MSF Report: Where is everyone? Responding to emergencies in the most difficult places
-pdf: http://www.msf.org/sites/msf.org/files/msf-whereiseveryone_-def-lr_-_july.pdf [44 pages]
Foreword [by Dr. Joanne Liu, MSF International President]
The international humanitarian aid system has more means and resources at its disposal and greater know-how than ever before. But, on the ground, whether in Syria, DRC, South Sudan or the Central African Republic, MSF teams have repeatedly seen that:
:: Humanitarian responses are slow and cumbersome, and lack impact.
:: UN agencies and INGOs are increasingly absent from field locations, especially when there are any kind of significant security or logistical issues.
:: In acute emergencies, when assistance is most needed, international staff of humanitarian agencies are rapidly evacuated or go into hibernation, and programmes downgrade to skeleton staff or are suspended.
:: Many agencies are concentrating only on the easiest-to-reach populations and ignoring the more difficult places.
:: Many humanitarian actors are now working at arm’s length through local NGOs or government authorities, acting more as technical experts, intermediaries or donors than field actors.
:: These local organisations have enormous burdens placed on them to respond, but often do not have the skills and experience required to conduct technically difficult interventions; further, it can be difficult for them to operate in contested areas and to be seen as neutral and impartial.
:: Some humanitarian agencies simply wait until the emergency passes to continue their usual, long-term programmes.
:: Technical capacity in sectors such as water and sanitation or health also seems to be declining in emergency settings.
The result of all of this is that people in desperate need of lifesaving assistance are not getting it – because of the internal failings of humanitarian aid system. The findings in this report are based on research into three major displacement emergencies of recent years, but are also corroborated by our field staff all over the world. We are seeing these conclusions reinforced in the major crises of the day. In the Philippines response to Typhoon Haiyan, for example, where there is good access, funding and visibility, the UN and INGO community has deployed a massive response which has been largely effective, although very costly. Yet in the
Central African Republic and South Sudan, countries with considerable security and logistical challenges, persistent problems remain with the scale up of the UN and INGO response, which is characterised by bureaucracy and risk aversion. What assistance there is in these contexts is largely concentrated on the capital cities and/or in a small number of very large, officially recognised refugee camps; very little reaches the periphery.
In this report we level criticism at the UN for its lack of flexibility and effectiveness. In particular, we highlight the way the current UN system inhibits good decision-making, in particular in displacement crises where a number of UN agencies have a responsibility to respond.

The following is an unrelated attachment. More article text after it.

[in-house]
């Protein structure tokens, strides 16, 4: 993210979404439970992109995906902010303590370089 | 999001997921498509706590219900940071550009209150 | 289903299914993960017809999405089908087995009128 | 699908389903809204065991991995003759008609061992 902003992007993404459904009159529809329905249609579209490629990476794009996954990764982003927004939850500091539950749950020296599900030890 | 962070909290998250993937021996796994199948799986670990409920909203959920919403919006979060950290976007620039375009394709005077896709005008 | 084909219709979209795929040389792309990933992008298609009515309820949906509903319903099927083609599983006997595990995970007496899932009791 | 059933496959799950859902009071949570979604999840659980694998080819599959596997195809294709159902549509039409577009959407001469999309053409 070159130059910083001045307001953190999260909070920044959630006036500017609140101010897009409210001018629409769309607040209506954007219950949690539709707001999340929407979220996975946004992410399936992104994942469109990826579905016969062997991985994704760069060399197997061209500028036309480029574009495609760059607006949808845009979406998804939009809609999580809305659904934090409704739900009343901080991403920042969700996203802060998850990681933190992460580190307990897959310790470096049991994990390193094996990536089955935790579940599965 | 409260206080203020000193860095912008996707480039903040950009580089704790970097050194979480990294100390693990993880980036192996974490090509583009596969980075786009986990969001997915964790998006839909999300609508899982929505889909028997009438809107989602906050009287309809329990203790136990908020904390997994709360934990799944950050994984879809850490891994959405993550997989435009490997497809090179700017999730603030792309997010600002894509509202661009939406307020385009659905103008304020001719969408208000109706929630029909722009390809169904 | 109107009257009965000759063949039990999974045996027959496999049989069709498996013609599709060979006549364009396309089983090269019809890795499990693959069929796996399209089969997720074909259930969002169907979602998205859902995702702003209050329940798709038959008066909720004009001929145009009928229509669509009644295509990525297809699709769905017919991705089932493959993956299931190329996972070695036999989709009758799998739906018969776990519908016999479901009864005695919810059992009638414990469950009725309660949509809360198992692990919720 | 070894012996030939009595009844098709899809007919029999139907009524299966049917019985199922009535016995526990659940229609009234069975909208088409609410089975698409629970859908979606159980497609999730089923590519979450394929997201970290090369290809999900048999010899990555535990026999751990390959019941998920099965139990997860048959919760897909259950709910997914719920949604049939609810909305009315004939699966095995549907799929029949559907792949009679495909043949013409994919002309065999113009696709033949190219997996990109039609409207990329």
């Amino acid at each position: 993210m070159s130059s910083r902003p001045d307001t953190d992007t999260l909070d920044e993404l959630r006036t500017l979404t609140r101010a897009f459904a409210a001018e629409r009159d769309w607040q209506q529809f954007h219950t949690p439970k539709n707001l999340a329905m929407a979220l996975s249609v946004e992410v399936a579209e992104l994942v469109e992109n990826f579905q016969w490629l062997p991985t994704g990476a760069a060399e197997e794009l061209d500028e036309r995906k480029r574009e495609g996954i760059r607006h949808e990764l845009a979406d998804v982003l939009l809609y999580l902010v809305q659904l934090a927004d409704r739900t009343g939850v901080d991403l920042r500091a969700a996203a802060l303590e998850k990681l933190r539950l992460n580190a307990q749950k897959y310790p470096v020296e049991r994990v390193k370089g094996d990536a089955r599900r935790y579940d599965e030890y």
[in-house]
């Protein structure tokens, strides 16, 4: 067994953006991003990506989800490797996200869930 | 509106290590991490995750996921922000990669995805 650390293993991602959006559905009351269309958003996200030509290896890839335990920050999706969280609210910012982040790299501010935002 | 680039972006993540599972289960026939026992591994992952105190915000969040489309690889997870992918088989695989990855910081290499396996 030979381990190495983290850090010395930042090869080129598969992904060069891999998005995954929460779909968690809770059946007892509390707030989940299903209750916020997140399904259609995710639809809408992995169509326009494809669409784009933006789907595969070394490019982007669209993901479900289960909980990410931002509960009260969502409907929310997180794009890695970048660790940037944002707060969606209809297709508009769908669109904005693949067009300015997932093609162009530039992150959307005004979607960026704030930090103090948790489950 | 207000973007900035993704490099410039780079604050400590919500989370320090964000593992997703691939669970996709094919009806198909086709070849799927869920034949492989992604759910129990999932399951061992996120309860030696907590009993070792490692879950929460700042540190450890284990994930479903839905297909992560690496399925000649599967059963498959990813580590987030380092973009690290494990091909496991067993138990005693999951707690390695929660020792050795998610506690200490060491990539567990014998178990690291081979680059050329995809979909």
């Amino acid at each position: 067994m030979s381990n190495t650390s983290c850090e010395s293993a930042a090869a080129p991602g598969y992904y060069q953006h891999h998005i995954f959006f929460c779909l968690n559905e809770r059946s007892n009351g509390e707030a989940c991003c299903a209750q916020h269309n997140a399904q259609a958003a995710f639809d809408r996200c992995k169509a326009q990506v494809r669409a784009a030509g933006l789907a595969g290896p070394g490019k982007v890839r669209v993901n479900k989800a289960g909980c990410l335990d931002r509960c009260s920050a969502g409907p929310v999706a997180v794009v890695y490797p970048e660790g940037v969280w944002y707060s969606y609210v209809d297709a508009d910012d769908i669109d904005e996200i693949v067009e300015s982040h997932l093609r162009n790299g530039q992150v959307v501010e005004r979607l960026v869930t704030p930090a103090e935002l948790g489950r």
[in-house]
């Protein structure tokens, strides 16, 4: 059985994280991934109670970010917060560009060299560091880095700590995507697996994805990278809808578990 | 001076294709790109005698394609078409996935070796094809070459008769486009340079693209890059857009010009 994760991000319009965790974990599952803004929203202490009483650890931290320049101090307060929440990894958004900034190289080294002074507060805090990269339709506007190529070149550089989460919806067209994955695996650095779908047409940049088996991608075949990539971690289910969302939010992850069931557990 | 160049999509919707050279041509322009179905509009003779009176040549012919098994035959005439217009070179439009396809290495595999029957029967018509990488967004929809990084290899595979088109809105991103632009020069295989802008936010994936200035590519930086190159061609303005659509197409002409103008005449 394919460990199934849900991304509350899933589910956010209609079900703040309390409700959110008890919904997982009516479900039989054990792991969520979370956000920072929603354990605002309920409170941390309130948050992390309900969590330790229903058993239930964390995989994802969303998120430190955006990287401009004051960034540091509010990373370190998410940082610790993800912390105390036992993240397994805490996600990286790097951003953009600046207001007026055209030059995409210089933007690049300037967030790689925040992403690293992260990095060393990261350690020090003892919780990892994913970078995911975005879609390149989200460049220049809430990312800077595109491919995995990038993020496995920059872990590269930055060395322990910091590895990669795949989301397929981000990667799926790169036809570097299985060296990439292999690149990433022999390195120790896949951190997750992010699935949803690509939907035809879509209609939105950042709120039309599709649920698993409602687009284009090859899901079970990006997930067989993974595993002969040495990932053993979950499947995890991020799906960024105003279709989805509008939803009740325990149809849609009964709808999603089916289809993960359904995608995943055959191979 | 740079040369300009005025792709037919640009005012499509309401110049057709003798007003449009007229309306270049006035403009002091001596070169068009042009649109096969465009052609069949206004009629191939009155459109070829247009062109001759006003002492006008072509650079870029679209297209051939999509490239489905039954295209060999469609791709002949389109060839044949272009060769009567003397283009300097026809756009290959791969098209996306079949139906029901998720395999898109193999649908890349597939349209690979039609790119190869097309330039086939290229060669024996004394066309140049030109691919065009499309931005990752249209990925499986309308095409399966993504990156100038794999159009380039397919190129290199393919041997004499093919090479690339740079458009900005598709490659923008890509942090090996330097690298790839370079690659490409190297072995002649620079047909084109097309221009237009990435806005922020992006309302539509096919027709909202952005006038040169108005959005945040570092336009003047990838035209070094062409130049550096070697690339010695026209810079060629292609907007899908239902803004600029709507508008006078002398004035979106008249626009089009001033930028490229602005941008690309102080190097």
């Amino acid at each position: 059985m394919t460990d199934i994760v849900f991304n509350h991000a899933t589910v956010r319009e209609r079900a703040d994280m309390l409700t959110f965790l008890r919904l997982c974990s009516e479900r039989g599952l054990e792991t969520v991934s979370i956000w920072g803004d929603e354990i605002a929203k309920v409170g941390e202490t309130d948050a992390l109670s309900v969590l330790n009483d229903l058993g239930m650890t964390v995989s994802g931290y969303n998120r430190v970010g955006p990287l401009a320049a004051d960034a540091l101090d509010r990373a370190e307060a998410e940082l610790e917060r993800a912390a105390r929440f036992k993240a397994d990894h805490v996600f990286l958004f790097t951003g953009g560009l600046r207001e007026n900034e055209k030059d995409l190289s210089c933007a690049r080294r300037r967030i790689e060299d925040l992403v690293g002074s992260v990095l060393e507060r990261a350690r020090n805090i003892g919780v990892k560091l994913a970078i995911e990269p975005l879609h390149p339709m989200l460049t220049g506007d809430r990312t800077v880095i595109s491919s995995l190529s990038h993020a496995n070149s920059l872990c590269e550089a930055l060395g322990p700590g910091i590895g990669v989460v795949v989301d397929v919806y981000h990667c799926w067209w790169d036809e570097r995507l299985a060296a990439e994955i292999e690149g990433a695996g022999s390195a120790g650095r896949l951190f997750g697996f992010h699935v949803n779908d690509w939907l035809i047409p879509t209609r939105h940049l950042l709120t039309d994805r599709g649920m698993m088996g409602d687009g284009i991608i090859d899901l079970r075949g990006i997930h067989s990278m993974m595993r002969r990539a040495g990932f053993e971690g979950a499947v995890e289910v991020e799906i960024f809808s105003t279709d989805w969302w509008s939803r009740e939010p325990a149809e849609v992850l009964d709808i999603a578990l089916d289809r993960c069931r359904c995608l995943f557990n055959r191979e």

We also put the choices made by INGOs, our peers, in the spotlight: to profile themselves as emergency responders, but without building the technical and human capacity to respond quickly and effectively; to work as implementers for the UN agencies, and become trapped in their bureaucracies; to avoid risk to the extent that they won’t work where people most need them; and to become dependent on the geopolitical interests in play in various conflicts and crises.
Donors should also examine their contribution to the atrophy of the humanitarian system, in particular their funding systems which are slow, inflexible and not suited to emergency situations. The “value for money” of a late, badly targeted and ineffective response is surely close to zero.
Some of the problems identified in this research are also challenges for MSF. In some conflicts and emergencies, our emergency medical capacities can be almost monopolistic. In camp settings we can be too focused on hospital care and not do enough community outreach. We are reviewing our approach to vulnerability.
We will undertake a review of our own emergency response capacity, and continue to examine the evidence of the system’s response in key contexts such as the Central African Republic and South Sudan. We also will engage with donors, and take a special look at how to improve our engagement with Emerging Actors.
Although we keep our distance from the formal institutions of the UN, MSF is part of the humanitarian aid system. And for all of its ‘smartness’ and wealth, it is not able to respond to the needs of the most vulnerable people affected.
For MSF this poses a huge challenge; in places like CAR and South Sudan our operations have grown enormously to respond to the massive needs caused by the crisis. We risk being the de facto substitute for the Ministry of Health. This exposes our teams in areas where there is great insecurity and we are the only health care providers. It also makes it a real challenge to scale down and to exit. Should we encourage or enable others to scale up? Or should we increase even more to fill the gaps? Presently, we are stuck with a strategy which vacillates between the two.
We put our conclusions forward at a time when the humanitarian system is taking the opportunity to review how it functions, in the lead up to the World Humanitarian Summit in Istanbul in 2016. We hope that this will be a time of reflection leading to changes, rather than a reaffirmation of the status quo. MSF is ready to contribute to making these changes.